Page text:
WHY do I, an MP and a blogger, continue to want to write about the Baby P case, when all that happens is that I become angrier and sadder, and feel more unable actually to achieve anything positive, with every word I write?
That’s the question I’ve been asking myself tonight as I’ve re-read the Executive Summary of Haringey Local Safeguarding Children Board Serious Case Review (in which, confusingly, the victim is referred to as “Child A”).
And here’s what I’ve concluded: it’s okay to get angry at the people who killed this innocent child. It’s okay to hate them for the terrible injuries they inflicted on him. It’s fine – I would suggest it’s even desirable – to want them to suffer in turn, to seek revenge, not just justice, against these sub-humans who once lived among us and, infuriatingly, will do so again one day.
Because when a child has already been tortured and killed by the deliberate actions of those who were entrusted to care for him, then hate for them is all that’s left.
Christians are supposed to forgive, to turn the other cheek, to love and never to hate.
Well, here’s a confession: I’m not a very good Christian. I’ve always been rubbish at it, which is why I’ve flitted in and out of church for the last 28 years.
And whatever God and the Bible says, here’s what I say: sometimes it’s good to hate. Sometimes it diminishes the worth of a victim by offering forgiveness to his killers. Sometimes people don’t deserve forgiveness. Sometimes they deserve to suffer. And when those circumstances arise, it is utterly maddening to know for certain that our justice system, our society, will not insist that they suffer as they deserve.
And before you start praying for my soul or worrying for my state of mental health, I know the difference between emotion and logic; I understand the need for politicians and law-makers to take a step back and to bite their tongues, to bite back the bile and to make the right decision, even when it feels like the wrong one.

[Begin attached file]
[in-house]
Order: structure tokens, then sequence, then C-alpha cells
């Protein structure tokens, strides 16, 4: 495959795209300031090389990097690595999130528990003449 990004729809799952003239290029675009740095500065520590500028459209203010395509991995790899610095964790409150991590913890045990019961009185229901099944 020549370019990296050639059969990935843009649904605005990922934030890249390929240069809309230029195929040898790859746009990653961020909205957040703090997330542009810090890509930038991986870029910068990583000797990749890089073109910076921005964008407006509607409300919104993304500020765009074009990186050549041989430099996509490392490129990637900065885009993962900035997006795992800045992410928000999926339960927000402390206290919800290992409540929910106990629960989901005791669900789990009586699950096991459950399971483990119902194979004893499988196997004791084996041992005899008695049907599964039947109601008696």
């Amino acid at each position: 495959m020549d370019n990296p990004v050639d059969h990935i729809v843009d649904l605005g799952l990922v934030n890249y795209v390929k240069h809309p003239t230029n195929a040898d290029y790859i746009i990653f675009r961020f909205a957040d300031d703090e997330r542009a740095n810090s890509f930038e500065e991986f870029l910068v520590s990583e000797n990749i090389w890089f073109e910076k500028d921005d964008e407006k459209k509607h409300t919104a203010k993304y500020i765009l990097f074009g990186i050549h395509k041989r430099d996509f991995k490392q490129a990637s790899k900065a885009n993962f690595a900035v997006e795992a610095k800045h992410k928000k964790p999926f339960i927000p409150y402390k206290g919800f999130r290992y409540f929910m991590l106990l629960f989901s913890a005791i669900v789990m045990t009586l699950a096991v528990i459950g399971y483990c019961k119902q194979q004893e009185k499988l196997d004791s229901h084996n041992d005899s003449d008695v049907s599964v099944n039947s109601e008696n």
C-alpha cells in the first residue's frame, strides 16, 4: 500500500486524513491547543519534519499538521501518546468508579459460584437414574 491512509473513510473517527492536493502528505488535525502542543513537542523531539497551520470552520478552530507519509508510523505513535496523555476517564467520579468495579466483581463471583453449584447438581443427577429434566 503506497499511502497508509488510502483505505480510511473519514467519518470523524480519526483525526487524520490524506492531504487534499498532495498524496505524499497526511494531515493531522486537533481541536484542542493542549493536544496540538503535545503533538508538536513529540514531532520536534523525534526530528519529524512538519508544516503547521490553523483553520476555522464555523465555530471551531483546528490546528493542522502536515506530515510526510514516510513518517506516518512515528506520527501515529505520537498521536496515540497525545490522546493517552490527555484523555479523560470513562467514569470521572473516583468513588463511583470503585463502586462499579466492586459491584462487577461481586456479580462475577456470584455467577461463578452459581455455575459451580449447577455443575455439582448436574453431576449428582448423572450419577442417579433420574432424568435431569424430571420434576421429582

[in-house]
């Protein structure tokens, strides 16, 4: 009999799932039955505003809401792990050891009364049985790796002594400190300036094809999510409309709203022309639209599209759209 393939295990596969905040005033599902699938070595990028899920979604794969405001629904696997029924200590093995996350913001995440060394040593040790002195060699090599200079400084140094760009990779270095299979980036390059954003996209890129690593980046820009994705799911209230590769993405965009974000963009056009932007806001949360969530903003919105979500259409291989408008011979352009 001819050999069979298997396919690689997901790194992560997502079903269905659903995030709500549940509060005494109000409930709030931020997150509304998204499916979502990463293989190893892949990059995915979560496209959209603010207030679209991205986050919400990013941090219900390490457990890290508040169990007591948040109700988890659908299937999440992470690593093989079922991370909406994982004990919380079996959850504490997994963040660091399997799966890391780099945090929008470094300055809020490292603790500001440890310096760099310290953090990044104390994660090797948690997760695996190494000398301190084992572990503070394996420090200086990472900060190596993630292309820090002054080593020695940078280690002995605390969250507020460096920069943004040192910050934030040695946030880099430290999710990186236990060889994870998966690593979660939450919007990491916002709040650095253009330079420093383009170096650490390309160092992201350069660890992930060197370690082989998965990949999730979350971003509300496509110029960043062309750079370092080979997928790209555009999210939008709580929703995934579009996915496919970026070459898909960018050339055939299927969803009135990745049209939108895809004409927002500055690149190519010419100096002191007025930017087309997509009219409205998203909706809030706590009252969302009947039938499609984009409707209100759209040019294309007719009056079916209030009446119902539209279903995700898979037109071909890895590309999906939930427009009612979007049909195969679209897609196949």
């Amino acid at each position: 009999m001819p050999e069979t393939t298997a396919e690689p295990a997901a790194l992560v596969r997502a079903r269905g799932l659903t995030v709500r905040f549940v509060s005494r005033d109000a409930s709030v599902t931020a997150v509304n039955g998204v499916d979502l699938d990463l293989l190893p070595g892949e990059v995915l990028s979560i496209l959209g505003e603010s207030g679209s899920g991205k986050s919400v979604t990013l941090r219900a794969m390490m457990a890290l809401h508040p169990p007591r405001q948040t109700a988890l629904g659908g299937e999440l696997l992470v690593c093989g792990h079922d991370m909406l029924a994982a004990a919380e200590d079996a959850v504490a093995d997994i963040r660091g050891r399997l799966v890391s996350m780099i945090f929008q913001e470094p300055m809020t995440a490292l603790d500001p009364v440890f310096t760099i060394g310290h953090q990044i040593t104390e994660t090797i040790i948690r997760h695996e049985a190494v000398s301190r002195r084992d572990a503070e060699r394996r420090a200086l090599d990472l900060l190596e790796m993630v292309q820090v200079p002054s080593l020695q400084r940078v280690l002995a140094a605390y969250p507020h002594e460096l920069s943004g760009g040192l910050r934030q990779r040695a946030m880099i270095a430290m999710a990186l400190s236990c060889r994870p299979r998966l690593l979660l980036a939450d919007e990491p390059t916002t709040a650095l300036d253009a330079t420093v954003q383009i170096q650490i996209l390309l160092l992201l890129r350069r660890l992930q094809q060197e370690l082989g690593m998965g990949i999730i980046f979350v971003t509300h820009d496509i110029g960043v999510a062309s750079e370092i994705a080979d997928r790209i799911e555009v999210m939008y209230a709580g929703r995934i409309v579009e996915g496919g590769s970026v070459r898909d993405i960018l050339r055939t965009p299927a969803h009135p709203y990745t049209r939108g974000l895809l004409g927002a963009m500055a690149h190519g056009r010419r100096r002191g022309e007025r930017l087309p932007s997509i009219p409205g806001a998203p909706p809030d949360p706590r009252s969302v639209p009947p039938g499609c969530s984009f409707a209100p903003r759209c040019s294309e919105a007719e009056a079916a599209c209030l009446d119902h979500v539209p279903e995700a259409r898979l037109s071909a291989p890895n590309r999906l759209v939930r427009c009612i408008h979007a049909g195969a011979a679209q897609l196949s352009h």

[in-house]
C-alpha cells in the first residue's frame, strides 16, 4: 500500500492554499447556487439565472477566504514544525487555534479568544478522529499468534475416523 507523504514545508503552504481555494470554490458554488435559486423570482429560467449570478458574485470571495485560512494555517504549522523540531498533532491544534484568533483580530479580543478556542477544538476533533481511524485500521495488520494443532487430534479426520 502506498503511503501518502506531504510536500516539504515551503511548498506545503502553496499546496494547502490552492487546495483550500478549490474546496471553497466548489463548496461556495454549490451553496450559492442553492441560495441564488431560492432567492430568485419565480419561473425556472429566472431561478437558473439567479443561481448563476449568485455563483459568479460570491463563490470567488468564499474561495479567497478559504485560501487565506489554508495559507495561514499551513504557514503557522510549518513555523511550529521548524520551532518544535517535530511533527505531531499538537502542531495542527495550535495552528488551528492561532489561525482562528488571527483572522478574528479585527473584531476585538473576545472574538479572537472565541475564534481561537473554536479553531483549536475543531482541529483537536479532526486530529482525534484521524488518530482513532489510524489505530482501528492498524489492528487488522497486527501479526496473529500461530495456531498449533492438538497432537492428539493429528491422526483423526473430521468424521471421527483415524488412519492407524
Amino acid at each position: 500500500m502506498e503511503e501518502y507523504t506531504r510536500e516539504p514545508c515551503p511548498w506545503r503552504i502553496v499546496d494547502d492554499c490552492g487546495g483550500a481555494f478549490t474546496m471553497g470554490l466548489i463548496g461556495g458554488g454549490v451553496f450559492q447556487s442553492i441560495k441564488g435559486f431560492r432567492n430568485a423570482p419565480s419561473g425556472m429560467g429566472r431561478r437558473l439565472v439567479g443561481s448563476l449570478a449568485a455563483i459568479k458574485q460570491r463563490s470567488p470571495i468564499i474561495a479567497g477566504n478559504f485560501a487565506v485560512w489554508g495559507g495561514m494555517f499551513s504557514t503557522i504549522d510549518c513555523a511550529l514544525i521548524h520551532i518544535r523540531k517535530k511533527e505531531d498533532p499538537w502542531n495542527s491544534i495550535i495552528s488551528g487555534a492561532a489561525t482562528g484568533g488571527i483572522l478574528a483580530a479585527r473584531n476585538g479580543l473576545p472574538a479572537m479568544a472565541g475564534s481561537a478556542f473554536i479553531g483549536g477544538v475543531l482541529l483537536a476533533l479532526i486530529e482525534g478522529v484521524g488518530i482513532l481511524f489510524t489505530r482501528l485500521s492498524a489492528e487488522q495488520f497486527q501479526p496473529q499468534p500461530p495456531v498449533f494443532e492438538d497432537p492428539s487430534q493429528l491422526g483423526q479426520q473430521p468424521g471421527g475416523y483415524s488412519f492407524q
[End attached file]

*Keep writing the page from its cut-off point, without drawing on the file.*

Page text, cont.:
So Baby P’s “mother” and her awful henchmen will be punished, though not for the murder they undoubtedly committed. Some lesser charge has sufficed because lawyers have pointed out that no court could say for sure which of the culprits dealt the killing blow.
Good for them.
No similar case has affected me in quite this way, so accept my apologies for the rant. I needed to get it off my chest. In fact, I had planned to write a post about the afore-mentioned executive summary. But it’s getting late, and as I said, I feel too angry, too sad and too tired to write any more.
I’ll go to bed now and hope I can wash my mind of that awful image of a 17-months-old child with a shaved head and with chocolate smeared over his face by his “mother” to hide the marks left by his attackers to ensure the attacks could continue unhindered by the authorities.
And, inevitably, now that we know of his fate a few short days after that photograph was taken, I dread what I see as the sorrow and reproach in his young eyes.
I hope we are all haunted, just a bit, by that picture. Baby P deserves that much justice, at least.